One role adults play in children's lives is directing them toward that which they need, even if it isn't necessarily what they want.That is the kind of thing that you can say to almost anybody that is responsible for children and they will nod in agreement.
This week I had several conversations with educators who shared that something they were trying out in their classroom wasn't exactly what their students wanted to happen. With my lens in technology, you can be sure that these issues revolved around pushback from students in using tech for teaching and learning. I believe that we should take our students opinions and ideas into consideration when developing our learning environments and plans. However, my challenge to these teachers, and to all of us is to ask two simple questions:
- Why are the students pushing back on this practice?
- Are they getting something they need, even if they don't want it right now?
I'll use an example of one of my former students. I did a lot of project-based learning in my English classroom, and we used technology quite often (NO, not every day! And that is okay!). She was adamant that my teaching style and use of technology did not fit her learning style, that she learned more in other classes, and that she hated having to use technology in her classes.
I spoke with her regularly about what I could do better, what I could change, how I could better meet her needs as a student. I asked her why it was not working, and I even made some of those suggested changes. But I did not back off of my students taking greater ownership of and responsibility for their learning. I also did not back off of my belief that learning to use the tools we had available gave my students a voice beyond the footprint of my classroom walls, and taught my students how to use technology to be creative, collaborative, productive, and efficient.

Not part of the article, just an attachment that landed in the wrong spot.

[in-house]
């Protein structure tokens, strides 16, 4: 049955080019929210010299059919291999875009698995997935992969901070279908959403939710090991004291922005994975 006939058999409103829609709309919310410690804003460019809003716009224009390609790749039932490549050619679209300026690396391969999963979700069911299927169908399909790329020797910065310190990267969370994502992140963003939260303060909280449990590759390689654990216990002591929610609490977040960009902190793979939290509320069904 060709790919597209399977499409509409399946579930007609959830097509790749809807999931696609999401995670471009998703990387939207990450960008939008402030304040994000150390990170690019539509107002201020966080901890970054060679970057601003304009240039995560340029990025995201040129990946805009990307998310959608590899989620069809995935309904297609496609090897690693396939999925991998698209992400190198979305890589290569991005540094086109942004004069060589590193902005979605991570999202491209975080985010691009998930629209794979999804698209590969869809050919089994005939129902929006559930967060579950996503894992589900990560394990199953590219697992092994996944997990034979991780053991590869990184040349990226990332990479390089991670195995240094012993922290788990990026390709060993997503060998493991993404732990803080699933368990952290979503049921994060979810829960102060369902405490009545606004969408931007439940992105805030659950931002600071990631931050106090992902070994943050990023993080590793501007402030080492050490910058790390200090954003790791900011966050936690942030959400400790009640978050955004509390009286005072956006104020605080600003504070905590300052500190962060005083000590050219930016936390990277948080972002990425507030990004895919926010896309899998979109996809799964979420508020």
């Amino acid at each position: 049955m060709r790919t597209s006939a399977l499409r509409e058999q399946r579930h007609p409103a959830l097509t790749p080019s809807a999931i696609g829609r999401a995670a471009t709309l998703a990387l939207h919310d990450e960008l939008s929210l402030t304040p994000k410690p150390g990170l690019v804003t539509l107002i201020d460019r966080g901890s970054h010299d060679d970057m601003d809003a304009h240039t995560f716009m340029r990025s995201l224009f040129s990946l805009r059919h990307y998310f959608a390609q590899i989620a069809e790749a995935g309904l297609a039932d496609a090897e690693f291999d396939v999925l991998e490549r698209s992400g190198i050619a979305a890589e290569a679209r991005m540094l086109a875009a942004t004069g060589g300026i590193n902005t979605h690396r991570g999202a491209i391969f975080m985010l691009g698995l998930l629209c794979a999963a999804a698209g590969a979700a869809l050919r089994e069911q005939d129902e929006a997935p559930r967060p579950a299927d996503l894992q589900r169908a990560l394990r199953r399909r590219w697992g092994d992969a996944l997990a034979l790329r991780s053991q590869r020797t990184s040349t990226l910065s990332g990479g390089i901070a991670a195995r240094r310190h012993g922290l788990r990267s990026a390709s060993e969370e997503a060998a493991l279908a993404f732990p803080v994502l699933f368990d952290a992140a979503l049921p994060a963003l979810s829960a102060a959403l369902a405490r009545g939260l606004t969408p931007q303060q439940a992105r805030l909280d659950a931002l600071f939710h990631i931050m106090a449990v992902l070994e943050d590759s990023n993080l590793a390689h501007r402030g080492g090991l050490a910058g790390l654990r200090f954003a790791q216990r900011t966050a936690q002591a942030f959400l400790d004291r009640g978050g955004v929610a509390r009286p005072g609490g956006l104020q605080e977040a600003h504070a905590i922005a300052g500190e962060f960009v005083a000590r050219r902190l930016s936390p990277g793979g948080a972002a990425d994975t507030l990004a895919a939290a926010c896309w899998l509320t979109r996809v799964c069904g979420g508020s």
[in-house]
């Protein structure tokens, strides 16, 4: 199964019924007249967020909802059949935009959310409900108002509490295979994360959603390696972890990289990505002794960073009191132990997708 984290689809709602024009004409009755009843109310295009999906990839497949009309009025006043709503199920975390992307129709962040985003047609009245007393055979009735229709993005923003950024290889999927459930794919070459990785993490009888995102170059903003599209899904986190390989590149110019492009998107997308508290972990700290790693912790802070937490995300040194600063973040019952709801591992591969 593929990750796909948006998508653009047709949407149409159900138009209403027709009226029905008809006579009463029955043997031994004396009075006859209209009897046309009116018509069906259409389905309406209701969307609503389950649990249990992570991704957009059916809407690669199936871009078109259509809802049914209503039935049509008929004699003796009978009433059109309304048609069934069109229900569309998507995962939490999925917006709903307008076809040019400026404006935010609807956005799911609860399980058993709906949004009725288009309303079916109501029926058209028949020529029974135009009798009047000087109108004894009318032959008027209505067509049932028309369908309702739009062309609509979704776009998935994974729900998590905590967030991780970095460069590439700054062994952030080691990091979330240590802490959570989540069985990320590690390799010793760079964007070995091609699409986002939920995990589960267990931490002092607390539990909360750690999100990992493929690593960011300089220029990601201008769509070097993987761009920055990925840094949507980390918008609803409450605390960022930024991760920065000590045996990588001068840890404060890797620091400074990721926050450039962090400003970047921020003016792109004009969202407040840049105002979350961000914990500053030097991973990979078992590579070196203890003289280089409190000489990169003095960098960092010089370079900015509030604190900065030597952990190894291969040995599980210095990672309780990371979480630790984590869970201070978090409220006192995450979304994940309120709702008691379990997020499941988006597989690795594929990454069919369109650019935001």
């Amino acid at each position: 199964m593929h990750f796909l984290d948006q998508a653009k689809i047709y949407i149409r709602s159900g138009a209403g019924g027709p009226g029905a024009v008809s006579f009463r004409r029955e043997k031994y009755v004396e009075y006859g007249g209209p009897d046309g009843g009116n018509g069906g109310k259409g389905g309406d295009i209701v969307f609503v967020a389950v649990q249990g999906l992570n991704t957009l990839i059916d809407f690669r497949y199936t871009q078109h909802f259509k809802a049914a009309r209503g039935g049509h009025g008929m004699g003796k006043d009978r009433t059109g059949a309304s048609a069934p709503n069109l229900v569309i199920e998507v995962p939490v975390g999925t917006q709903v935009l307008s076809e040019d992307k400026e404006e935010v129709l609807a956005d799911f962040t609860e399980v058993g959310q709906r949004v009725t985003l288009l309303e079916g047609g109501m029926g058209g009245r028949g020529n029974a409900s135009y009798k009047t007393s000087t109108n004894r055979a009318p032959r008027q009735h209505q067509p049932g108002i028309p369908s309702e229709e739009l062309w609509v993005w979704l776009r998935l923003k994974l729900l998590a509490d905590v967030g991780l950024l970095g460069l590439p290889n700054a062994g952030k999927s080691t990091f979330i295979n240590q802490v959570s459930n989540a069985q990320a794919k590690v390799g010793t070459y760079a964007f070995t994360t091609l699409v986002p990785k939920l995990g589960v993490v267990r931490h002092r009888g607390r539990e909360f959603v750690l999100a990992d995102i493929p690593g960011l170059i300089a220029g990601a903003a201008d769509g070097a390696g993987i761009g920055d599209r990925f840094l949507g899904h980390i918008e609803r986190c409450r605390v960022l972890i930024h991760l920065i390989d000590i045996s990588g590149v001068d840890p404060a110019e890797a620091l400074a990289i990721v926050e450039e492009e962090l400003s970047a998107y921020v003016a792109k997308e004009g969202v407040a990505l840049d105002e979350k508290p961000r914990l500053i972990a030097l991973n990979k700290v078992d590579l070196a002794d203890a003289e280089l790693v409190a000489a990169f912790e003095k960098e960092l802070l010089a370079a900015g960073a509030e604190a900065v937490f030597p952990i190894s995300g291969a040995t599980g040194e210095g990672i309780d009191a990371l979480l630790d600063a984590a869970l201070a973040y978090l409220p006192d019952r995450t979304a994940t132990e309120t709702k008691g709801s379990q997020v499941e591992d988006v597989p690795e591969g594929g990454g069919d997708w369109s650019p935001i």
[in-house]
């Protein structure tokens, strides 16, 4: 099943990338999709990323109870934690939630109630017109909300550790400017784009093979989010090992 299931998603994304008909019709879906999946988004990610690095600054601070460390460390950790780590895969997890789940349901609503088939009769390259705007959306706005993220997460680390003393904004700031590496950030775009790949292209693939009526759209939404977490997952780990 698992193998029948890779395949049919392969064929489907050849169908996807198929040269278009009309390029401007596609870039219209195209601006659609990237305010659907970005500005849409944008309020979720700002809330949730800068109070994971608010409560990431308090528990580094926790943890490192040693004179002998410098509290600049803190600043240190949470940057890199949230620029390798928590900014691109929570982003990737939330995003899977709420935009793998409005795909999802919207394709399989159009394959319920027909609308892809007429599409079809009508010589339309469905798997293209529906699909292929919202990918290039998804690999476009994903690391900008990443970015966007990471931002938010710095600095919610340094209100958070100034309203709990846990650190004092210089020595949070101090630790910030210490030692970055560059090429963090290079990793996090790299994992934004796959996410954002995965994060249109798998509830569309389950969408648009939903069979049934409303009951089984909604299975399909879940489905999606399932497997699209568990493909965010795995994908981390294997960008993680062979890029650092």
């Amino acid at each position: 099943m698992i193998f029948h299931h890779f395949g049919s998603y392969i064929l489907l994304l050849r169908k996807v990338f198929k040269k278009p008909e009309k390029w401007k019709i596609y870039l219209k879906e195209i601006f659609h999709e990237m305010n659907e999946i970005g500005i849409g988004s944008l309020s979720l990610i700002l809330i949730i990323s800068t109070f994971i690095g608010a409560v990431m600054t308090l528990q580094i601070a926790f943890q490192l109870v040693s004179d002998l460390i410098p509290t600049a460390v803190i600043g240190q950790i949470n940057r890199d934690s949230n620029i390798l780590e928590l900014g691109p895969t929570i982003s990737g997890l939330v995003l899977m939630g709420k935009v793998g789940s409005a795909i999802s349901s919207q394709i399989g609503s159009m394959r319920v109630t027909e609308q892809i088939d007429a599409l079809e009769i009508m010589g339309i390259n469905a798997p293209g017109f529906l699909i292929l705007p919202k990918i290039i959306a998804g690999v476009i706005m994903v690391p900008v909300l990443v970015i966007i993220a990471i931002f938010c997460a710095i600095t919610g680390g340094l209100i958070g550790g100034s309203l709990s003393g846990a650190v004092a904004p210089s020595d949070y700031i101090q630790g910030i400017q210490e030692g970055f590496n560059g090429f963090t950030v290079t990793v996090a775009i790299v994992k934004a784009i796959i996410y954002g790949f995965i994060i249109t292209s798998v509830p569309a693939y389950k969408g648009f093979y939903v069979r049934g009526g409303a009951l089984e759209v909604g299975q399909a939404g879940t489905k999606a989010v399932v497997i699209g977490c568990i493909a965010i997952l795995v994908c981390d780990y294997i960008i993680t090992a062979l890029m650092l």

In her senior year (when she was no longer in my classes) we were talking and she shared with me the underlying issue to why she complained so often (and loudly) about my class. In summary, she was frustrated in my class because I changed the routine of school. She was really good at playing the game at school. She sat attentively. She showed up on time. She took the notes and completed the homework. She answered questions when asked.
Her frustration with my class was that those things alone were not enough to get her the results she wanted -- an A in my class. She was good at writing papers and taking tests. When she had to learn how to use iMovie to make a movie trailer in class (it was much harder then), that stretched her skills. When she had to moderate her group book discussion and record it for a podcast, that was a new skill that she had never developed before. When she had to write reflections as she read a novel on the class blog, and then comment on other people's reflections by challenging their thinking, that intellectual discourse in a public venue was new and uncomfortable. As she said, "Your class was really hard. I actually had to think about doing what I was doing before I did the work."
The lesson I took from that student is that sometimes our students push back on what is happening in class, and we need to listen and consider what they are really saying. And sometimes we need to weigh that against what they are getting from the activity, use of the tool, or instructional method we are using.
When the instructional benefit to students is essential your students' success or growth, sometimes we have to offer students what they need, even if it isn't exactly what they want.